Ohio County Fair: art or pornography?

Published: Aug. 24, 2018 at 3:25 PM EDT|Updated: Aug. 24, 2018 at 5:19 PM EDT
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Greenville, Ohio - A controversy at the Darke County Fair in Ohio has two artists shaking their heads and wondering just what is going on.

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When Mikayla Setser of Greenville won first place at the Darke County Fair in photography she was thrilled. However, when she showed up to have her photo taken for the local newspaper she was told her picture had been removed because it was considered "child pornography." Setser entered her photograph of a friend's daughter on Wednesday, was judged and placed first on Friday, but on Saturday the image was removed.

The photograph is a friend's little girl in tub of bubbles.

In a social media post Setser articulated her frustration and confusion. "I entered a similar picture of my son that was not removed," Setser said.

Setser was told by Fine Arts Director Nancy Foureman that her photo could be considered "child pornography."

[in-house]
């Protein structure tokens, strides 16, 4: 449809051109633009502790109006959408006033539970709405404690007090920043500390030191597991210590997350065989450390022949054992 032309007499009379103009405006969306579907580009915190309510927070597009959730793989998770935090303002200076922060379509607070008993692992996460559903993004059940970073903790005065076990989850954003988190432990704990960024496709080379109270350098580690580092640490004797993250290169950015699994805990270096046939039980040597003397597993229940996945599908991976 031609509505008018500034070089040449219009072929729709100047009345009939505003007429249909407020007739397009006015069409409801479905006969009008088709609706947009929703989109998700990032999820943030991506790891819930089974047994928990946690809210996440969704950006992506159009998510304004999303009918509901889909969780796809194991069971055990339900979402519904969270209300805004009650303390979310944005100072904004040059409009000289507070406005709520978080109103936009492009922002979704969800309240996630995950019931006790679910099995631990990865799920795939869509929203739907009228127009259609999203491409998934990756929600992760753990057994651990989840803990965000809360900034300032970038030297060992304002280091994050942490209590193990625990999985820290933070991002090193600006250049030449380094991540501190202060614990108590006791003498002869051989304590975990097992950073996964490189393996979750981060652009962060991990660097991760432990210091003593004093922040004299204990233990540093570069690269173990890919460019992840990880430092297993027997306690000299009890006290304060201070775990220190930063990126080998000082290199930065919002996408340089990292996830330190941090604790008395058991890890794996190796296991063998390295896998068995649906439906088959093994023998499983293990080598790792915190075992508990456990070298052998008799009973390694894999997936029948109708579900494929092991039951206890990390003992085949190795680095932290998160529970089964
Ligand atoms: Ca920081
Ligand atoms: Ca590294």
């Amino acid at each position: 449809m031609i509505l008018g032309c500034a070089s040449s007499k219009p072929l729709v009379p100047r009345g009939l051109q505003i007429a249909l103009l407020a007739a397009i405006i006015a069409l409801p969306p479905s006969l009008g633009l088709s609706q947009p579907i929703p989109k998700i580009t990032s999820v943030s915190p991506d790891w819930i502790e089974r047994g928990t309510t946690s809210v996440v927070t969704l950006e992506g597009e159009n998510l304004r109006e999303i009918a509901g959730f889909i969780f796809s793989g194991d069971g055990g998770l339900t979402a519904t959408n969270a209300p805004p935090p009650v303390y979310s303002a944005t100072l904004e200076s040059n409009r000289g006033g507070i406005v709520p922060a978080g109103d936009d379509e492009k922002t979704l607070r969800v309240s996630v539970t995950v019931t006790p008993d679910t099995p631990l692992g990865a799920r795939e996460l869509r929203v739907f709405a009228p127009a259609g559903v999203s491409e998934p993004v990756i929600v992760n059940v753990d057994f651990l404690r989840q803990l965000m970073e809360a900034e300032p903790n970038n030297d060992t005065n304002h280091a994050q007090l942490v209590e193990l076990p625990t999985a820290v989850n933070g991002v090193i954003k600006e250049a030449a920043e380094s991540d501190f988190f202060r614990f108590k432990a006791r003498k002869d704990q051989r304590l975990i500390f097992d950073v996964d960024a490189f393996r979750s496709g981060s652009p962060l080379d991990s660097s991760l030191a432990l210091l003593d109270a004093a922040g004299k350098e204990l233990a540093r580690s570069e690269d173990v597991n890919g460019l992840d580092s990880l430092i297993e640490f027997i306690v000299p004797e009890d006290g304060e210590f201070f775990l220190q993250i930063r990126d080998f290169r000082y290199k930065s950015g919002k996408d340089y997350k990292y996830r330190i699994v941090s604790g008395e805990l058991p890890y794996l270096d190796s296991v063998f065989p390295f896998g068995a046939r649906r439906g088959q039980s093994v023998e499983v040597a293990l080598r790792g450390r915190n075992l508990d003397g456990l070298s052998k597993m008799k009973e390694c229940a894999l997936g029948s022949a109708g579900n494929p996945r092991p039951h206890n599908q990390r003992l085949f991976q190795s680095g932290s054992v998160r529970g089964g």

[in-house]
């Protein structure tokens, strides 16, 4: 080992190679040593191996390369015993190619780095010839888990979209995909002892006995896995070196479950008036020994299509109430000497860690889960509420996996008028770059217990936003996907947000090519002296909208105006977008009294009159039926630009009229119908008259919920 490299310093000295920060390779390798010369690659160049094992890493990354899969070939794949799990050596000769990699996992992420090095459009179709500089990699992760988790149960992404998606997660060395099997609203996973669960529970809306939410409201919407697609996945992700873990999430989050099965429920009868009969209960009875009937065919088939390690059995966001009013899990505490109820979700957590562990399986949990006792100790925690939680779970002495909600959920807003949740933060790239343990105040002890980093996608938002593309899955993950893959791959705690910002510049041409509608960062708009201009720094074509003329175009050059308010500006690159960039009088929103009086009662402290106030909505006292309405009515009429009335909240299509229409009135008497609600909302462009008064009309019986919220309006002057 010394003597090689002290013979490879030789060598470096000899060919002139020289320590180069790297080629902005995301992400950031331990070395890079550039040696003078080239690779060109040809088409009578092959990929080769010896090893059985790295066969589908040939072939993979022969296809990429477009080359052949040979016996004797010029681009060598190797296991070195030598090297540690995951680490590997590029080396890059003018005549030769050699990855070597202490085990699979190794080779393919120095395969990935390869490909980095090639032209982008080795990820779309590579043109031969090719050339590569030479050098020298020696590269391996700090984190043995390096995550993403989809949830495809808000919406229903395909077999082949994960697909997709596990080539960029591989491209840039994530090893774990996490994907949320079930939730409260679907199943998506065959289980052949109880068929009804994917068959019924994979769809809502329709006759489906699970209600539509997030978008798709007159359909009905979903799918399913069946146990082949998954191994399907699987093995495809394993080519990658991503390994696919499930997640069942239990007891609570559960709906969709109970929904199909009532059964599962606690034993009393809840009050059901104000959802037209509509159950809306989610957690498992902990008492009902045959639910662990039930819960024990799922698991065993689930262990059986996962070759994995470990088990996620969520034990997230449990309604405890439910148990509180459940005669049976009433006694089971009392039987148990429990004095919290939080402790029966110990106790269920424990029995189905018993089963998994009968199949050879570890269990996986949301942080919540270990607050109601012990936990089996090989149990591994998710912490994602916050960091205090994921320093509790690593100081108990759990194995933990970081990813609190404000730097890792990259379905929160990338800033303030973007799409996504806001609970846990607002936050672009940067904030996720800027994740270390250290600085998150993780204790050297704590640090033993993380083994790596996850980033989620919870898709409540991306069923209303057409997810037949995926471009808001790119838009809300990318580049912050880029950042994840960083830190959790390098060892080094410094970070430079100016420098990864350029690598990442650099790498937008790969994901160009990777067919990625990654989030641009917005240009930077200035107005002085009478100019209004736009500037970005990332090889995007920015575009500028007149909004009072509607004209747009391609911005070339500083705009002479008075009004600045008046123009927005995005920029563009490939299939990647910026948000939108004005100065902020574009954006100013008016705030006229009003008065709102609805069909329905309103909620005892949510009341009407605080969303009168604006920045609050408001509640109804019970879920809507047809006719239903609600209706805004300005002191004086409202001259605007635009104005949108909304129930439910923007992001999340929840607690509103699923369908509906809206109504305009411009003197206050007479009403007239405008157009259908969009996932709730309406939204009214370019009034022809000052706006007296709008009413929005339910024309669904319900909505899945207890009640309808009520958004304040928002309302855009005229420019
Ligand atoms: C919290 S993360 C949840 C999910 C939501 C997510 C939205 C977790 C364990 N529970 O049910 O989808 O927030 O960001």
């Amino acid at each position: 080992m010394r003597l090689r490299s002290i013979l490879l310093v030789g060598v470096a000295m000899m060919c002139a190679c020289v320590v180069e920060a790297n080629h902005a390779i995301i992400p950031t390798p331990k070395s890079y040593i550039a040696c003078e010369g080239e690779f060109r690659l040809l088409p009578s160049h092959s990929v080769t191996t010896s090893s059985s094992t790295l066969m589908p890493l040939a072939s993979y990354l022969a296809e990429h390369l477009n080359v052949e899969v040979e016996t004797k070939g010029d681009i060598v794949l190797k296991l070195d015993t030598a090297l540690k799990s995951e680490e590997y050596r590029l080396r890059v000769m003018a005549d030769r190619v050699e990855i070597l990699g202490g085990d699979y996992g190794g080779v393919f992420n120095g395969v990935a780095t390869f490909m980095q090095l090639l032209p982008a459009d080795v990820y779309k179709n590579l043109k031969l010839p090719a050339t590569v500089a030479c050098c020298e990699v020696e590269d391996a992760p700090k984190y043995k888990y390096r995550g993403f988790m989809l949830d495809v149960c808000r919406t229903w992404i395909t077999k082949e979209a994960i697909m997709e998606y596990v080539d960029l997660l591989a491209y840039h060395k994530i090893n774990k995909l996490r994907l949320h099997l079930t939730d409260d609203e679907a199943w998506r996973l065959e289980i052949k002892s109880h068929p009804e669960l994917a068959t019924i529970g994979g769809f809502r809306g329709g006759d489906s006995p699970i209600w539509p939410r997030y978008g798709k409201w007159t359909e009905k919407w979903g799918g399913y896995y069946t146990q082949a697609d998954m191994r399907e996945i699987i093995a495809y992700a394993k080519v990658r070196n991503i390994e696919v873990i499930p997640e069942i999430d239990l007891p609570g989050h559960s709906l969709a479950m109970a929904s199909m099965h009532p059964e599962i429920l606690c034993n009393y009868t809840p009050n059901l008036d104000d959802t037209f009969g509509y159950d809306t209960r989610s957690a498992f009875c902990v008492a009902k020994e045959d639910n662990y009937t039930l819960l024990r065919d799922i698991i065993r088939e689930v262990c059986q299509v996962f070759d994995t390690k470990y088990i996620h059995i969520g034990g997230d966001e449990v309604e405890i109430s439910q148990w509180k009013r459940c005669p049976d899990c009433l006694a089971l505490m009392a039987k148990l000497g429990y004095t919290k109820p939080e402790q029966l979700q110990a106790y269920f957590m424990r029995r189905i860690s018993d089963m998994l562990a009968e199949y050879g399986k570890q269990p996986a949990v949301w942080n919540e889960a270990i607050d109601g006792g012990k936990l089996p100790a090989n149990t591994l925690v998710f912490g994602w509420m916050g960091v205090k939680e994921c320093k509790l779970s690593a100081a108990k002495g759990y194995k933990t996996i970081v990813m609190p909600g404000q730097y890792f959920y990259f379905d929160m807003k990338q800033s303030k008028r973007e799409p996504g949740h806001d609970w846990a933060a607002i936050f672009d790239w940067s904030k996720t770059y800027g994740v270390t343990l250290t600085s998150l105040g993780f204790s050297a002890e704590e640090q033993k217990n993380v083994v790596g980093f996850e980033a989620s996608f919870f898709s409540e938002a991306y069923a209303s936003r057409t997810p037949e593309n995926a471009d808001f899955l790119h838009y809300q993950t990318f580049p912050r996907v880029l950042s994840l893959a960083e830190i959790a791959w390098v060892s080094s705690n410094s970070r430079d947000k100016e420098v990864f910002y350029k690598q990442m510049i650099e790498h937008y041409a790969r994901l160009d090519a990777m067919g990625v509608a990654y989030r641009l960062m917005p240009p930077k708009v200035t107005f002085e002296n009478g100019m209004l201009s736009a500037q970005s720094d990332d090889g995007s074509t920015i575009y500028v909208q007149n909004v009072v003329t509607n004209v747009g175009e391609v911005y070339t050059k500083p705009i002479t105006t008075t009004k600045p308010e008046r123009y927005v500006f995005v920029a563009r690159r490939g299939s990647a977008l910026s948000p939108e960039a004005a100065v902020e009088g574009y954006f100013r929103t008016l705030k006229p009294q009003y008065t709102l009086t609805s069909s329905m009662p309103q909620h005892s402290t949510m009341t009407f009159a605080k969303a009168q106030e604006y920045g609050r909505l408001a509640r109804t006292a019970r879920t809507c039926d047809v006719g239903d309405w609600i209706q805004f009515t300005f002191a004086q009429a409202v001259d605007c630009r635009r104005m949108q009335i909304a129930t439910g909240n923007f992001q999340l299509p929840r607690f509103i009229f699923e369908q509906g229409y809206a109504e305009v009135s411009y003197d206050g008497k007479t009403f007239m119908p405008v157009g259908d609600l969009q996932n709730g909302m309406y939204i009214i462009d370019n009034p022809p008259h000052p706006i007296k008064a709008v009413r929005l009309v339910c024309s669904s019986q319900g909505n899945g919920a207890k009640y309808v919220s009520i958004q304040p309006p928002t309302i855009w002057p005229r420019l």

"I was really upset with the term child pornography," Setser said. "That's not a term that should be thrown around lightly."

Setser was not the only artist who had work removed from the show. Amanda Mote, an artist who works in pastels and drawings also had her work removed because it contained partial nudity.

Amanda Mote, a pastel artist, had three pieces removed the show before the doors opened.

Mote said she carefully read the rules and there was no indication that her work would be perceived as inappropriate. Mote, who pursued art as therapy and has never had any professional classes and said she had not received any negative comments about her work. "I was upset, I was shaking," Mote said. "I had put a lot of hard work into them."

Sister of Amanda Mote, Gina Ferguson, is an advocate for her sister and in a social media post articulated her frustration. Ferguson told Cleveland 19 that she spoke with Fine Arts Director Nancy Foureman who told her some of the pieces removed were "illegal" and "pornographic."

Ferguson asked Foureman who was responsible for the removal of the artwork, but was unable to get a straight answer. When Ferguson pressed Foureman further, Ferguson told Cleveland 19 that Foureman told her. "A German Baptist could come through here and be offended."

"It's not going to change this year," Ferguson said, "maybe we can change it for the future."

"She (Foureman) rules the roost," Mote said. "It's not going to set me back."

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